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Man Gets "The Black Death" After Being Bitten by Stray Cat

Fortunately, officials have decided not to revert to medieval attitudes and blame the disease on the cat.

 |  Jun 18th 2012  |   10 Contributions


An Oregon man is in the hospital in critical condition, fighting off a case of "the black death," better known as bubonic plague.

According to state public health veterinarian Emilio DeBess, the unidentified man says he was infected when he tried to save the life of a mouse by getting it out of a cat's mouth. The cat in question was a stray that had decided to take up residence on the family's property. Either the cat or the mouse bit the man -- the victim wasn't sure which -- and he contracted a blood-borne version of the disease.

The cat is dead now, although the resources I checked didn't say exactly how the feline died, and his body was sent to the Centers for Disease Control and Prevention to see if he was the "black death" plague carrier.

The bubonic plague -- not quite like this anymore. Image: Illustration of the Black Death from the Toggenburg Bible (1411)

When people hear the words "bubonic plague," they tend to freak out. After all, the disease ravaged Europe in the Middle Ages -- after the Church went on a cat-killing campaign because they thought cats were related to the Devil and rats ran rampant. The disease is caused by the bacterium Yersinia pestis, and it's carried by fleas.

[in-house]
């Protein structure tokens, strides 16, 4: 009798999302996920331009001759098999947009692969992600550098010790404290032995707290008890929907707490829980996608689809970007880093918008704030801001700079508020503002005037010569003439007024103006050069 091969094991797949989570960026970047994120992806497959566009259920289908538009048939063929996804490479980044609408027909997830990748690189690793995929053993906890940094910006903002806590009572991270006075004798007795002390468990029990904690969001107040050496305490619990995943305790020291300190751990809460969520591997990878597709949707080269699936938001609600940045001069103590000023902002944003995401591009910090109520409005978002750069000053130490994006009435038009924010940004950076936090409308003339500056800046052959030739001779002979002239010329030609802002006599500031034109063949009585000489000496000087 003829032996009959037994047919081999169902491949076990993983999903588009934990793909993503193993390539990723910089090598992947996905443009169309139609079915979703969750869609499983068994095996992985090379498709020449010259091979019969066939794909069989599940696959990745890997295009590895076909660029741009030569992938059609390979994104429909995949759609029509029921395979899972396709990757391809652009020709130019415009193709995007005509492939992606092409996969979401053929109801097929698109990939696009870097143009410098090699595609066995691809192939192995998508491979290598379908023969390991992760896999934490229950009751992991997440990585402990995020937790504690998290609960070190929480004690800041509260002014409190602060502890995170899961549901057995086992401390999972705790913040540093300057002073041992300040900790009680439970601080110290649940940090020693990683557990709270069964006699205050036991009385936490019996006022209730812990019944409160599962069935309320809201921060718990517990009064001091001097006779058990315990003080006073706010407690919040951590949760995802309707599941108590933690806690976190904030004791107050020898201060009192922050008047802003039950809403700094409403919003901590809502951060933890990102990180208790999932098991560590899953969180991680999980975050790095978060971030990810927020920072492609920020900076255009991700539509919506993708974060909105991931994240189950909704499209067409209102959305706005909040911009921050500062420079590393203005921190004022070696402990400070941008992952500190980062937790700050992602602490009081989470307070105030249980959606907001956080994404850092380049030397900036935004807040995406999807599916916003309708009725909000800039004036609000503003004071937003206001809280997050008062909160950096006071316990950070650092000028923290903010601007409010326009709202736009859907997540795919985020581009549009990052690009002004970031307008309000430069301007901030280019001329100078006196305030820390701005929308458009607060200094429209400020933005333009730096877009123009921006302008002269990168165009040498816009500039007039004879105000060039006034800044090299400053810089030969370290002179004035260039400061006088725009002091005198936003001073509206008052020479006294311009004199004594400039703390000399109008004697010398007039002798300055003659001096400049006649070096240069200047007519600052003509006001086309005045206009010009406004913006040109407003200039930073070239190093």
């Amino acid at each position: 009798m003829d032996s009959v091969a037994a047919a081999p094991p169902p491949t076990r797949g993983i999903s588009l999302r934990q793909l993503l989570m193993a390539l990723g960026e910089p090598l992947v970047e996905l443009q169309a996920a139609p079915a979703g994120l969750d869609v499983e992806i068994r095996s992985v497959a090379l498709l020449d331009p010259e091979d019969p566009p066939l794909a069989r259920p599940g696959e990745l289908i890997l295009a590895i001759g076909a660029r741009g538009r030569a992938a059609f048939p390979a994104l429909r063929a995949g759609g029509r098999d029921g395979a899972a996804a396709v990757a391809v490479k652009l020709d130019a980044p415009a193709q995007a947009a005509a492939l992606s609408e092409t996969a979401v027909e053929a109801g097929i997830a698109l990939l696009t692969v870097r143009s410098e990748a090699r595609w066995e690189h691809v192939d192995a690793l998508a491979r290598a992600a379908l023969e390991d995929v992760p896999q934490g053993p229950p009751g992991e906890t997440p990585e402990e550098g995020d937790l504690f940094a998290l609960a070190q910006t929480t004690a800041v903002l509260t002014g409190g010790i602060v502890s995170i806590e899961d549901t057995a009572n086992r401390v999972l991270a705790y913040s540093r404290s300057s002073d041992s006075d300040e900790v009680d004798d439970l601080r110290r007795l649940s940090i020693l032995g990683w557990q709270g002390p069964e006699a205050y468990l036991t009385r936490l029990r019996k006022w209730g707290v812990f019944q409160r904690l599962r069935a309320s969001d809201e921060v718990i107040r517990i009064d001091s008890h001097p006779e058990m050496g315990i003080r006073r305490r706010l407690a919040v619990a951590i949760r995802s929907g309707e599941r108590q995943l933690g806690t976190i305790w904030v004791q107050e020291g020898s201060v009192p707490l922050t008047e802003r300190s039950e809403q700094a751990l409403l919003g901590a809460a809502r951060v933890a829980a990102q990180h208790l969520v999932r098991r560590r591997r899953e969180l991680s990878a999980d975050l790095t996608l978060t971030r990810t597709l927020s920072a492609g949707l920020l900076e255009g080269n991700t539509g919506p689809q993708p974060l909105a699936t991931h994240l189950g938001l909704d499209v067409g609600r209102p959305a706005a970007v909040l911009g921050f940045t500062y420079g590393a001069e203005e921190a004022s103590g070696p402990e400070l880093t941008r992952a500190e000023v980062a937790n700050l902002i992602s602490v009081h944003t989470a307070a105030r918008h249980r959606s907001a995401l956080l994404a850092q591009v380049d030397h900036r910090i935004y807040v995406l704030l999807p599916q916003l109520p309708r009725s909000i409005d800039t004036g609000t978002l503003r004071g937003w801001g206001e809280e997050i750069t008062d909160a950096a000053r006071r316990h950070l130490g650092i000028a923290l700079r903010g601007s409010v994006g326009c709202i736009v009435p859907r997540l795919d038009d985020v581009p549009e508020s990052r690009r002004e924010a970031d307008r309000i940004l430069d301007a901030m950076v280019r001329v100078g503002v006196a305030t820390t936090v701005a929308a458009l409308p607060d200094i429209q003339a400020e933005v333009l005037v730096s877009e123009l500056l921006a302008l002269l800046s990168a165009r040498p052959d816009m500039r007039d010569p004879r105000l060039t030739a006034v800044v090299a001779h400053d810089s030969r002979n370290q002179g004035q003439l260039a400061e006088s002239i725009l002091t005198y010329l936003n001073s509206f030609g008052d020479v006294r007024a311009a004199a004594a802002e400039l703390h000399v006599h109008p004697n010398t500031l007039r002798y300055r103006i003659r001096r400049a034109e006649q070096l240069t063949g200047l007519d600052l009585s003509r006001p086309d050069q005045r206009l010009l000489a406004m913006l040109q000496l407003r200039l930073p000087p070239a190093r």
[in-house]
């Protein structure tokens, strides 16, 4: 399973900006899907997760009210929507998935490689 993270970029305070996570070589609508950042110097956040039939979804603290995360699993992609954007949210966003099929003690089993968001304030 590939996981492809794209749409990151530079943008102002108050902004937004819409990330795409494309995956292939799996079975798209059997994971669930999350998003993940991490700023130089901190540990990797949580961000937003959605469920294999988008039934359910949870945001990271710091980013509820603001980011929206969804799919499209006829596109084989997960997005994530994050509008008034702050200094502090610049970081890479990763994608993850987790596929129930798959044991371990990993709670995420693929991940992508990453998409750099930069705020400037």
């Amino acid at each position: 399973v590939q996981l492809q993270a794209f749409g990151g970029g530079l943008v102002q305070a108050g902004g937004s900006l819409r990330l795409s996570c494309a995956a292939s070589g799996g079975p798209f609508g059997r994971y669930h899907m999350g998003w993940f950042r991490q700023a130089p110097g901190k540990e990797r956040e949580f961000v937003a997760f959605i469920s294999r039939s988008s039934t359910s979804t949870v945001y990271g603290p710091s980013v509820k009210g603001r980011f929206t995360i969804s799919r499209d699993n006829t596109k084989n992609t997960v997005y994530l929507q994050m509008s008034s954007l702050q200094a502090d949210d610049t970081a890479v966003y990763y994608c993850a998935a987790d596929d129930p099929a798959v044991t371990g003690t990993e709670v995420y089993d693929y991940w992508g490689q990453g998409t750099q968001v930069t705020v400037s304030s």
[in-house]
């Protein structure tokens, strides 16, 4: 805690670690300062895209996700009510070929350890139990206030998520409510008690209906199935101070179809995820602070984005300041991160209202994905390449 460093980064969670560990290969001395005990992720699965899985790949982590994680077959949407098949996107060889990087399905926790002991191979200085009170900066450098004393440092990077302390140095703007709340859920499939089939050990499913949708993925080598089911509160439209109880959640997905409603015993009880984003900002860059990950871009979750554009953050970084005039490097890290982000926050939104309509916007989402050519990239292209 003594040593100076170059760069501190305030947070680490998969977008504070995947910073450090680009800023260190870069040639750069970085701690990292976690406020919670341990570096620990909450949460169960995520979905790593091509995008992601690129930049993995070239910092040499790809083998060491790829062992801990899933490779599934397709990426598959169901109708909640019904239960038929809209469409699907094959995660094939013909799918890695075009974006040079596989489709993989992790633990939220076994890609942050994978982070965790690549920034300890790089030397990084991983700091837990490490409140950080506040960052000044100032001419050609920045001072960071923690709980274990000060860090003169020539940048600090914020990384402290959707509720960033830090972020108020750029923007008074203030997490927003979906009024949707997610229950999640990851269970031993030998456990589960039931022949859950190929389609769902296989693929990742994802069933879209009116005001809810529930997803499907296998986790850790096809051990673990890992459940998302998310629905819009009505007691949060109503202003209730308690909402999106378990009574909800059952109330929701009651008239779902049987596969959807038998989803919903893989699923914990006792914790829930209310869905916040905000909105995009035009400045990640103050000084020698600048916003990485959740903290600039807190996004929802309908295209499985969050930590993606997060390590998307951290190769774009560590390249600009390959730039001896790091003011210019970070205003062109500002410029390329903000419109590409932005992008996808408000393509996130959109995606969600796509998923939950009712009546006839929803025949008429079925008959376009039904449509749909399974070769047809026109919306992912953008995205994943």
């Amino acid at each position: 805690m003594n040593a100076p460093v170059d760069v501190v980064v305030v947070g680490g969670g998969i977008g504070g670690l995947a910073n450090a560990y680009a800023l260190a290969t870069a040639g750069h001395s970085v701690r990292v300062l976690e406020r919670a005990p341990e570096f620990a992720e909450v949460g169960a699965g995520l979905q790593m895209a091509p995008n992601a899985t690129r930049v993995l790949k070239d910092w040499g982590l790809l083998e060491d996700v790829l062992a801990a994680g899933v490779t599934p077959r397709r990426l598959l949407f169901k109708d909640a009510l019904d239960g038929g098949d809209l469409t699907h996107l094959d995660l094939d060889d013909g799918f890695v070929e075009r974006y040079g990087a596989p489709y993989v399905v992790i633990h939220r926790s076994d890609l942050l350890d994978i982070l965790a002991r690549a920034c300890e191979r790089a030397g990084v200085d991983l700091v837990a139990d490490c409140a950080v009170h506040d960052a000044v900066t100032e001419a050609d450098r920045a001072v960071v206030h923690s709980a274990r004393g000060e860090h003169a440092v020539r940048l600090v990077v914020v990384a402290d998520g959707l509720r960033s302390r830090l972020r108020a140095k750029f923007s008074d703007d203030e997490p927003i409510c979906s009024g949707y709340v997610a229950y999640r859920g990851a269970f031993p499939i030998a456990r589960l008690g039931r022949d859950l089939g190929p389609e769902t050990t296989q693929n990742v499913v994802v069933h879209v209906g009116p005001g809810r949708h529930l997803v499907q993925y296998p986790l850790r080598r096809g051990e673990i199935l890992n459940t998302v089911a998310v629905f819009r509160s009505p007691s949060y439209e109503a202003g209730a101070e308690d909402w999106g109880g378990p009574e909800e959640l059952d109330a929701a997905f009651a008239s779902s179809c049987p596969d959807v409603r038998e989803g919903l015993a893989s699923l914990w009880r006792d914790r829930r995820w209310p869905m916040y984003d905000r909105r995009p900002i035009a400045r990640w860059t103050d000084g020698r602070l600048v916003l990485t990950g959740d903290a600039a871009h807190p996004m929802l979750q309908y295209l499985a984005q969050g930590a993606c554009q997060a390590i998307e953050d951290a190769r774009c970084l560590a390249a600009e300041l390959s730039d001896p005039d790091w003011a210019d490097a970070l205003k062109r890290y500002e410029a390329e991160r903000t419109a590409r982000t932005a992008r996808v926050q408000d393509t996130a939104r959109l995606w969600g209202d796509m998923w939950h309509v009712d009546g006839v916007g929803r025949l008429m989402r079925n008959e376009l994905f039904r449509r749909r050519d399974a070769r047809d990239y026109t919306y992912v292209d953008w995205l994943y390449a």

The good news is that the plague is easily cured these days because, well, we've got antibiotics. I imagine the man who was bitten is so sick because he didn't go to the hospital right away.

The other good news is that Oregon health officials aren't blaming the cat. "The reality is that, in rural areas, part of the role of cats is to keep the rodent population controlled around our homes and barns," said Karen Yeargain of the Crook County Health Department.

As such, the cats are doing more to control the plague than to spread it.

By preying on rodents, cats actually help to control the spread of the plague. Cat and mouse by Shutterstock

The plague never disappeared after the Middle Ages. In fact, there have been cases of the plague reported in many parts of the U.S. Oregon itself has had five reported cases of the plague since 1995.

As for DeBees, he's conducting an investigation to see whether the plague is more widespread. He's been in the man's hometown of Prineville, collecting blood samples from the the man's other pets, as well as neighbors' pets and animals in the local shelter. Authorities have also notified people who were in contact with the sick man, who are receiving antibiotics to prevent the potential development of the disease.

Source: ABC News

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